I’ve been running into a bizarre problem with huge allocations, and I’ve just discovered that the problem can be avoided if I don’t use a keyword argument to a function inside my main computation function. The allocations aren’t happening in a line that actually uses the kwarg; the allocations come later.
@code_warntype shows no problems, and specifically everything directly involved in the worst lines are just
Float64. Even for my MWE below, the worst line — which I wouldn’t expect to allocate at all — averages ~128 B of allocation per iteration. I don’t even see that many bytes in all the variables involved in the line! Even the ranges of the
for loops are allocating lots of memory.
But all these allocations go away if I just don’t use the keyword argument in a function call inside my big and ugly function. The function with the kwarg is type stable either way. But looking more closely at the
@code_warntype output, I see that that function is represented as a
Core.kwfunc. I guess this screws things up??? Should I have known this somehow? Is this a bug?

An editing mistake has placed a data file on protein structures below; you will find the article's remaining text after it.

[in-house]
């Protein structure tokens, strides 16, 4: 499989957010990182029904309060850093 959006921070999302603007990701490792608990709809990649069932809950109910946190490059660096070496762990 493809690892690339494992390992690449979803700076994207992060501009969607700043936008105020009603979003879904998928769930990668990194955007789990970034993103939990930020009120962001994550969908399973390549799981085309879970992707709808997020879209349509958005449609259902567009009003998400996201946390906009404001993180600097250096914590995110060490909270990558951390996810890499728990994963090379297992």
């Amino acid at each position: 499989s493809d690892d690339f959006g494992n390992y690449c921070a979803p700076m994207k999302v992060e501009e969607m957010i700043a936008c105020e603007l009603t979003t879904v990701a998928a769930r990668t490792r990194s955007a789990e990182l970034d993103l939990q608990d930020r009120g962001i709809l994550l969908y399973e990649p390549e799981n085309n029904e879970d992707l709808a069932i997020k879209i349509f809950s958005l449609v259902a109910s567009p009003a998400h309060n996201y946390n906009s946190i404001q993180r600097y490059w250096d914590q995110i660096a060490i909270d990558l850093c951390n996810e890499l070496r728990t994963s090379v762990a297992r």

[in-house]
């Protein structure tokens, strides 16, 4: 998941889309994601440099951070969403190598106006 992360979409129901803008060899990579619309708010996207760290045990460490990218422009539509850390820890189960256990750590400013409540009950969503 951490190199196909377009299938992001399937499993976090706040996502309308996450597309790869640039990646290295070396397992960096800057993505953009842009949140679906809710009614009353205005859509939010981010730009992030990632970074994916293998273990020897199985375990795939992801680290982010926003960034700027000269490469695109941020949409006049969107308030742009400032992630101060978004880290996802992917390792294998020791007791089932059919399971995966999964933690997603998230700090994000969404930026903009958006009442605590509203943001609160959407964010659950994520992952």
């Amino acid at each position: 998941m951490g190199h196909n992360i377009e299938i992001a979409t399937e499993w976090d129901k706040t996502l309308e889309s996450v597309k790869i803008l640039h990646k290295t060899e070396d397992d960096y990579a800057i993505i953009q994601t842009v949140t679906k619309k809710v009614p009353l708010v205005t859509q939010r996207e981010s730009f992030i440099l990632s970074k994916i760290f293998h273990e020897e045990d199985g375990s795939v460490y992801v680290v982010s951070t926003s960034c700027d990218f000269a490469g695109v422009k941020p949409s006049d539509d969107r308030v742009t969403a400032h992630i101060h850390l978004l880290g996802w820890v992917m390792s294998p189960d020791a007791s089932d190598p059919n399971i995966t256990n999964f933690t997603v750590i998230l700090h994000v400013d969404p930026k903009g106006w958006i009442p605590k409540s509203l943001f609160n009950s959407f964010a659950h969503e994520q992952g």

My use case is a pretty big and ugly recurrence computation, but I’ve managed to simplify it as much as possible. Here,
index is the function with the kwarg that I’d like to use,
inplace! is the core computation (drastically simplified here), and
compute_a just sets things up and measures the allocations.
using Profile function index(n, mp, m; n_max=n) n + mp + m + n_max end function inplace!(a, n_max, index_func=index) i1 = index_func(1, 2, 3; n_max=n_max) # This version allocates # i1 = index_func(1, 2, 3) # This version doesn't allocate i2 = size(a, 1) - 2i1 for i in 1:i2 # Allocates 3182688 B if using kwarg above a[i + i1] = a[i + i1 - 1] # Allocates 9573120 B if using kwarg above end for i in 3:i2-4 # Allocates 3182576 B if using kwarg above a[i + i1] -= a[i + i1 - 2] # Allocates 12771408 B if using kwarg above end end function compute_a(n_max::Int64) a = randn(Float64, 100_000) inplace!(a, n_max, index) Profile.clear_malloc_data() inplace!(a, n_max, index) end compute_a(10)
[Curiously, I need both
for loops, or the allocations disappear.]
If I just remove the kwarg from the call to
index_func, the allocations all competely disappear; there are no allocations inside
inplace! in that case.